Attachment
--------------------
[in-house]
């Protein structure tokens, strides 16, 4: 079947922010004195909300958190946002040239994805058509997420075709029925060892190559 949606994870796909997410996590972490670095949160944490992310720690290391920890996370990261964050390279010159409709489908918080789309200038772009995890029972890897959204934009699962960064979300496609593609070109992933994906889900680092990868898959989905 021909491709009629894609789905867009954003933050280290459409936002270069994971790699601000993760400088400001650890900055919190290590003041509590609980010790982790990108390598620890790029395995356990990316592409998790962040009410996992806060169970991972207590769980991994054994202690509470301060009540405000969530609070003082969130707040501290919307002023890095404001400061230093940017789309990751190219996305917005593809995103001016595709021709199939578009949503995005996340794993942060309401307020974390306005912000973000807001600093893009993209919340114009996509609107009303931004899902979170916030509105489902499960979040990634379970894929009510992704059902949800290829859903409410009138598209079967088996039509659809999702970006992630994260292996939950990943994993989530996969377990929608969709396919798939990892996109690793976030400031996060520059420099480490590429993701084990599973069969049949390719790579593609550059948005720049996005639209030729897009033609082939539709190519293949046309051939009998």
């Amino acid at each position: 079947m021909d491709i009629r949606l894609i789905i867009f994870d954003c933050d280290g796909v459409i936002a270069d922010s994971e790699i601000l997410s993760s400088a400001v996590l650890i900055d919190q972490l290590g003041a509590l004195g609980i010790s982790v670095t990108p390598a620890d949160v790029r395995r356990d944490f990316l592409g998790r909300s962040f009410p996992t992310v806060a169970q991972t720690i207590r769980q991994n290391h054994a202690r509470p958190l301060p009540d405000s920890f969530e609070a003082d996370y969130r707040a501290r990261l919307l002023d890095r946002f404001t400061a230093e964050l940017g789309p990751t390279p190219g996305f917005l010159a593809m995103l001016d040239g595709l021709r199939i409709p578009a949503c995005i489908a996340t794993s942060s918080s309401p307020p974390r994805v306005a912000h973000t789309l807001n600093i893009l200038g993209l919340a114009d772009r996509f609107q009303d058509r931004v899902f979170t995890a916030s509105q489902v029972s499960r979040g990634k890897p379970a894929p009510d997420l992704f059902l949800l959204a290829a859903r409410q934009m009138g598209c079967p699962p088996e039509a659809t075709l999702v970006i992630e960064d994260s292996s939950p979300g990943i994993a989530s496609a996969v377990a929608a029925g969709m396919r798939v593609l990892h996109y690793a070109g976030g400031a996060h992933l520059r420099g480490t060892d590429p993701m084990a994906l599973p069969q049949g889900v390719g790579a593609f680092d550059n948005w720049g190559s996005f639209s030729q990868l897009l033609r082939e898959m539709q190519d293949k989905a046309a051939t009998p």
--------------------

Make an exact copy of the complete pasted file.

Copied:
[in-house]
């Protein structure tokens, strides 16, 4: 079947922010004195909300958190946002040239994805058509997420075709029925060892190559 949606994870796909997410996590972490670095949160944490992310720690290391920890996370990261964050390279010159409709489908918080789309200038772009995890029972890897959204934009699962960064979300496609593609070109992933994906889900680092990868898959989905 021909491709009629894609789905867009954003933050280290459409936002270069994971790699601000993760400088400001650890900055919190290590003041509590609980010790982790990108390598620890790029395995356990990316592409998790962040009410996992806060169970991972207590769980991994054994202690509470301060009540405000969530609070003082969130707040501290919307002023890095404001400061230093940017789309990751190219996305917005593809995103001016595709021709199939578009949503995005996340794993942060309401307020974390306005912000973000807001600093893009993209919340114009996509609107009303931004899902979170916030509105489902499960979040990634379970894929009510992704059902949800290829859903409410009138598209079967088996039509659809999702970006992630994260292996939950990943994993989530996969377990929608969709396919798939990892996109690793976030400031996060520059420099480490590429993701084990599973069969049949390719790579593609550059948005720049996005639209030729897009033609082939539709190519293949046309051939009998």
């Amino acid at each position: 079947m021909d491709i009629r949606l894609i789905i867009f994870d954003c933050d280290g796909v459409i936002a270069d922010s994971e790699i601000l997410s993760s400088a400001v996590l650890i900055d919190q972490l290590g003041a509590l004195g609980i010790s982790v670095t990108p390598a620890d949160v790029r395995r356990d944490f990316l592409g998790r909300s962040f009410p996992t992310v806060a169970q991972t720690i207590r769980q991994n290391h054994a202690r509470p958190l301060p009540d405000s920890f969530e609070a003082d996370y969130r707040a501290r990261l919307l002023d890095r946002f404001t400061a230093e964050l940017g789309p990751t390279p190219g996305f917005l010159a593809m995103l001016d040239g595709l021709r199939i409709p578009a949503c995005i489908a996340t794993s942060s918080s309401p307020p974390r994805v306005a912000h973000t789309l807001n600093i893009l200038g993209l919340a114009d772009r996509f609107q009303d058509r931004v899902f979170t995890a916030s509105q489902v029972s499960r979040g990634k890897p379970a894929p009510d997420l992704f059902l949800l959204a290829a859903r409410q934009m009138g598209c079967p699962p088996e039509a659809t075709l999702v970006i992630e960064d994260s292996s939950p979300g990943i994993a989530s496609a996969v377990a929608a029925g969709m396919r798939v593609l990892h996109y690793a070109g976030g400031a996060h992933l520059r420099g480490t060892d590429p993701m084990a994906l599973p069969q049949g889900v390719g790579a593609f680092d550059n948005w720049g190559s996005f639209s030729q990868l897009l033609r082939e898959m539709q190519d293949k989905a046309a051939t009998p």